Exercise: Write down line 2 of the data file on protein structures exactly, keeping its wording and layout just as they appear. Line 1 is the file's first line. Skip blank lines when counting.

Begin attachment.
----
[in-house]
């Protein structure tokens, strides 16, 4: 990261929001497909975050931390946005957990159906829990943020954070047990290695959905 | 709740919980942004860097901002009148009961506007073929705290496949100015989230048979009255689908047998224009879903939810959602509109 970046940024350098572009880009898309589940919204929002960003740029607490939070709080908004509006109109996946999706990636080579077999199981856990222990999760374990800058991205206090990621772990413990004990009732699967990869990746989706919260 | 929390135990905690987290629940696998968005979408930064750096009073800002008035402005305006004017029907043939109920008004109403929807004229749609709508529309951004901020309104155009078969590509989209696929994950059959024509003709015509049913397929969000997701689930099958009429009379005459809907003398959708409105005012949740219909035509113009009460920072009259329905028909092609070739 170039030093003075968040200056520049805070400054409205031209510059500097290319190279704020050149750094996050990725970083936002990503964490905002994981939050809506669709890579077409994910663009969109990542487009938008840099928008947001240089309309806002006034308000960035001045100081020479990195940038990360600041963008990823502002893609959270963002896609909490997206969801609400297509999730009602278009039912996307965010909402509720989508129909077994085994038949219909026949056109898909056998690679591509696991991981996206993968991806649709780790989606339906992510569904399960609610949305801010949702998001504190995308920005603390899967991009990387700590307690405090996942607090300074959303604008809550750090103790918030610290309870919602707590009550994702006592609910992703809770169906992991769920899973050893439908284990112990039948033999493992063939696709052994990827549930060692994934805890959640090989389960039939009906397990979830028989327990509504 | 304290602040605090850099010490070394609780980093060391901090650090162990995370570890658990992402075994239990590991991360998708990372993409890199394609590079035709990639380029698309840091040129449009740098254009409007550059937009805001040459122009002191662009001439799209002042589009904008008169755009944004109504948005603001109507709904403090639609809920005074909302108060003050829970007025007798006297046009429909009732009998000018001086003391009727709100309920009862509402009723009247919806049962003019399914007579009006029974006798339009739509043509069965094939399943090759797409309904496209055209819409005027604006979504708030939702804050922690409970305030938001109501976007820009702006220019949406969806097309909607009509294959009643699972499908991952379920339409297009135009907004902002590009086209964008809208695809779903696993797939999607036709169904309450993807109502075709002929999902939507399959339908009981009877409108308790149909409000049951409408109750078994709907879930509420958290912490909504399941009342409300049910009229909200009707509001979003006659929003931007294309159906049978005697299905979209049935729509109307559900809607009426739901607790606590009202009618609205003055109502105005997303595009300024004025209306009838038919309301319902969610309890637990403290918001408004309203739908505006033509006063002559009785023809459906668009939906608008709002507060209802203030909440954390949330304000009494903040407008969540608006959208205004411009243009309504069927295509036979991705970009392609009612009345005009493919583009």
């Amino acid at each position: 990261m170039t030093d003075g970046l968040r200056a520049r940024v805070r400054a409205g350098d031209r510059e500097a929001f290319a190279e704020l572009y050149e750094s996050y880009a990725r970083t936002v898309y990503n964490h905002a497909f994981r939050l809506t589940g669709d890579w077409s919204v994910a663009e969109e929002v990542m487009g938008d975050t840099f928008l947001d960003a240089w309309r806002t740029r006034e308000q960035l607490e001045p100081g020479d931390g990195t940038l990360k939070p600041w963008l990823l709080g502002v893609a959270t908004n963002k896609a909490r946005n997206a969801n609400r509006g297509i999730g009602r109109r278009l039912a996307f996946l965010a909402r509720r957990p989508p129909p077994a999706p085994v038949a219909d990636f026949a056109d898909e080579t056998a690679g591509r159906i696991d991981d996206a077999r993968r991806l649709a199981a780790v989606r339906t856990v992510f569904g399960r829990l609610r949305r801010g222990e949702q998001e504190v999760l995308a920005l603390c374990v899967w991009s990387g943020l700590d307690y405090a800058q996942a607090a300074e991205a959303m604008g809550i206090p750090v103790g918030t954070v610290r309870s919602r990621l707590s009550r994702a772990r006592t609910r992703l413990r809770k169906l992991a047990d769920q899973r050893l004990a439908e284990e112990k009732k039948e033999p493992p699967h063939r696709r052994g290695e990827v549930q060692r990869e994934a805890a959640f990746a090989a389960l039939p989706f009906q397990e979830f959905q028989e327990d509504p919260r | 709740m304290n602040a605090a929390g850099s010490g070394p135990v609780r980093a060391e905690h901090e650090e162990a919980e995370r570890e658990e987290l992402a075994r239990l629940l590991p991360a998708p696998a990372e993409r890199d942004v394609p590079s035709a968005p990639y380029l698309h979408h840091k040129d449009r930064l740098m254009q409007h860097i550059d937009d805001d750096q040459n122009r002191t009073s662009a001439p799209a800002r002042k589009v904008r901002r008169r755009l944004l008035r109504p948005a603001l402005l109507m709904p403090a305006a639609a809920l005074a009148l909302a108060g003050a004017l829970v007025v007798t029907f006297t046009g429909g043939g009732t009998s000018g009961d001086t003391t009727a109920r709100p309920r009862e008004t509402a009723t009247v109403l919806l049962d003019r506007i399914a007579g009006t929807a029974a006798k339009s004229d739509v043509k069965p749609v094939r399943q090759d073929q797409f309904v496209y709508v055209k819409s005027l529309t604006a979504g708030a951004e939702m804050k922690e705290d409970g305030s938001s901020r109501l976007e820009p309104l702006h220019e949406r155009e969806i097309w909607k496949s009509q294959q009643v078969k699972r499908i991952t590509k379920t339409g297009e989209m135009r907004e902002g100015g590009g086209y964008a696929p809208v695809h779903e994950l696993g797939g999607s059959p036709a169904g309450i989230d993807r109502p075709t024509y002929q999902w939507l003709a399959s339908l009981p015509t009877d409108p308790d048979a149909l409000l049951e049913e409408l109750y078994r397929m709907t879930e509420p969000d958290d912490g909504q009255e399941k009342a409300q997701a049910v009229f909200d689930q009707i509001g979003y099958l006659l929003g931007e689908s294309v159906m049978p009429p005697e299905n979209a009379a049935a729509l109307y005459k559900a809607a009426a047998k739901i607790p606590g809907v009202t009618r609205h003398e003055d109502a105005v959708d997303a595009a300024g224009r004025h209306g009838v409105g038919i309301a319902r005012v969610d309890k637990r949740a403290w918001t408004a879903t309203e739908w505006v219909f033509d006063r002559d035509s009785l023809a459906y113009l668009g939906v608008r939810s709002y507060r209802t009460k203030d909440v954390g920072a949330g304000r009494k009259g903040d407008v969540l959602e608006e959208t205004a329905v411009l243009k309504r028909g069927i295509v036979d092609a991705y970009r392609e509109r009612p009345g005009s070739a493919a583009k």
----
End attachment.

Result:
């Protein structure tokens, strides 16, 4: 990261929001497909975050931390946005957990159906829990943020954070047990290695959905 | 709740919980942004860097901002009148009961506007073929705290496949100015989230048979009255689908047998224009879903939810959602509109 970046940024350098572009880009898309589940919204929002960003740029607490939070709080908004509006109109996946999706990636080579077999199981856990222990999760374990800058991205206090990621772990413990004990009732699967990869990746989706919260 | 929390135990905690987290629940696998968005979408930064750096009073800002008035402005305006004017029907043939109920008004109403929807004229749609709508529309951004901020309104155009078969590509989209696929994950059959024509003709015509049913397929969000997701689930099958009429009379005459809907003398959708409105005012949740219909035509113009009460920072009259329905028909092609070739 170039030093003075968040200056520049805070400054409205031209510059500097290319190279704020050149750094996050990725970083936002990503964490905002994981939050809506669709890579077409994910663009969109990542487009938008840099928008947001240089309309806002006034308000960035001045100081020479990195940038990360600041963008990823502002893609959270963002896609909490997206969801609400297509999730009602278009039912996307965010909402509720989508129909077994085994038949219909026949056109898909056998690679591509696991991981996206993968991806649709780790989606339906992510569904399960609610949305801010949702998001504190995308920005603390899967991009990387700590307690405090996942607090300074959303604008809550750090103790918030610290309870919602707590009550994702006592609910992703809770169906992991769920899973050893439908284990112990039948033999493992063939696709052994990827549930060692994934805890959640090989389960039939009906397990979830028989327990509504 | 304290602040605090850099010490070394609780980093060391901090650090162990995370570890658990992402075994239990590991991360998708990372993409890199394609590079035709990639380029698309840091040129449009740098254009409007550059937009805001040459122009002191662009001439799209002042589009904008008169755009944004109504948005603001109507709904403090639609809920005074909302108060003050829970007025007798006297046009429909009732009998000018001086003391009727709100309920009862509402009723009247919806049962003019399914007579009006029974006798339009739509043509069965094939399943090759797409309904496209055209819409005027604006979504708030939702804050922690409970305030938001109501976007820009702006220019949406969806097309909607009509294959009643699972499908991952379920339409297009135009907004902002590009086209964008809208695809779903696993797939999607036709169904309450993807109502075709002929999902939507399959339908009981009877409108308790149909409000049951409408109750078994709907879930509420958290912490909504399941009342409300049910009229909200009707509001979003006659929003931007294309159906049978005697299905979209049935729509109307559900809607009426739901607790606590009202009618609205003055109502105005997303595009300024004025209306009838038919309301319902969610309890637990403290918001408004309203739908505006033509006063002559009785023809459906668009939906608008709002507060209802203030909440954390949330304000009494903040407008969540608006959208205004411009243009309504069927295509036979991705970009392609009612009345005009493919583009």